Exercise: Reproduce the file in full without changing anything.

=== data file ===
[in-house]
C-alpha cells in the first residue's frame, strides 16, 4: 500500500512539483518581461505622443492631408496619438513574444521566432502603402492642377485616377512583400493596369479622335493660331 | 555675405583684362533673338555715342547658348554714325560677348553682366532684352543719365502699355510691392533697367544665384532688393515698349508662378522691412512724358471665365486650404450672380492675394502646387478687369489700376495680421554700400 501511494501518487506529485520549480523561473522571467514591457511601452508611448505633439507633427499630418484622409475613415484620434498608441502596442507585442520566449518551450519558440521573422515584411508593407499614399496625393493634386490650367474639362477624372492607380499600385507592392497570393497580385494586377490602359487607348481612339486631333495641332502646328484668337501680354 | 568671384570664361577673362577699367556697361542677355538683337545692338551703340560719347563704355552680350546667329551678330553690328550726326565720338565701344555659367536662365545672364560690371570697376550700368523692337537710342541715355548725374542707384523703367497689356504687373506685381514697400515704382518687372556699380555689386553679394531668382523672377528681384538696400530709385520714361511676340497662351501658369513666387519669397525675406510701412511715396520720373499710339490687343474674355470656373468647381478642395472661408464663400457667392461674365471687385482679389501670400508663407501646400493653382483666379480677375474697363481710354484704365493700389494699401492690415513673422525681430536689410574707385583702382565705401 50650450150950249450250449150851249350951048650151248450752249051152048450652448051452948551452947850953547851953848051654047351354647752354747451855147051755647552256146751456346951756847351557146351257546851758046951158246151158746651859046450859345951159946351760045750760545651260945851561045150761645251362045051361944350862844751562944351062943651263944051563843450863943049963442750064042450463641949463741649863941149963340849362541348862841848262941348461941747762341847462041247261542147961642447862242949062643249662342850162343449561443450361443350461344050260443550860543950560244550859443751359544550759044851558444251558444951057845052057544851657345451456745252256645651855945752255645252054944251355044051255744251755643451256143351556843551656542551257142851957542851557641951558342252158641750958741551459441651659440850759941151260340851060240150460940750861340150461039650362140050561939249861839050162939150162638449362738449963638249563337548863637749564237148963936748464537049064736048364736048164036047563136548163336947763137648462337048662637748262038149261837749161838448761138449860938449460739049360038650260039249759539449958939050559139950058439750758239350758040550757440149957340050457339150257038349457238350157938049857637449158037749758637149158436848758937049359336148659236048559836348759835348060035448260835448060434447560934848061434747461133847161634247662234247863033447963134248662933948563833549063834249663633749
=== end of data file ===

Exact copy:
[in-house]
C-alpha cells in the first residue's frame, strides 16, 4: 500500500512539483518581461505622443492631408496619438513574444521566432502603402492642377485616377512583400493596369479622335493660331 | 555675405583684362533673338555715342547658348554714325560677348553682366532684352543719365502699355510691392533697367544665384532688393515698349508662378522691412512724358471665365486650404450672380492675394502646387478687369489700376495680421554700400 501511494501518487506529485520549480523561473522571467514591457511601452508611448505633439507633427499630418484622409475613415484620434498608441502596442507585442520566449518551450519558440521573422515584411508593407499614399496625393493634386490650367474639362477624372492607380499600385507592392497570393497580385494586377490602359487607348481612339486631333495641332502646328484668337501680354 | 568671384570664361577673362577699367556697361542677355538683337545692338551703340560719347563704355552680350546667329551678330553690328550726326565720338565701344555659367536662365545672364560690371570697376550700368523692337537710342541715355548725374542707384523703367497689356504687373506685381514697400515704382518687372556699380555689386553679394531668382523672377528681384538696400530709385520714361511676340497662351501658369513666387519669397525675406510701412511715396520720373499710339490687343474674355470656373468647381478642395472661408464663400457667392461674365471687385482679389501670400508663407501646400493653382483666379480677375474697363481710354484704365493700389494699401492690415513673422525681430536689410574707385583702382565705401 50650450150950249450250449150851249350951048650151248450752249051152048450652448051452948551452947850953547851953848051654047351354647752354747451855147051755647552256146751456346951756847351557146351257546851758046951158246151158746651859046450859345951159946351760045750760545651260945851561045150761645251362045051361944350862844751562944351062943651263944051563843450863943049963442750064042450463641949463741649863941149963340849362541348862841848262941348461941747762341847462041247261542147961642447862242949062643249662342850162343449561443450361443350461344050260443550860543950560244550859443751359544550759044851558444251558444951057845052057544851657345451456745252256645651855945752255645252054944251355044051255744251755643451256143351556843551656542551257142851957542851557641951558342252158641750958741551459441651659440850759941151260340851060240150460940750861340150461039650362140050561939249861839050162939150162638449362738449963638249563337548863637749564237148963936748464537049064736048364736048164036047563136548163336947763137648462337048662637748262038149261837749161838448761138449860938449460739049360038650260039249759539449958939050559139950058439750758239350758040550757440149957340050457339150257038349457238350157938049857637449158037749758637149158436848758937049359336148659236048559836348759835348060035448260835448060434447560934848061434747461133847161634247662234247863033447963134248662933948563833549063834249663633749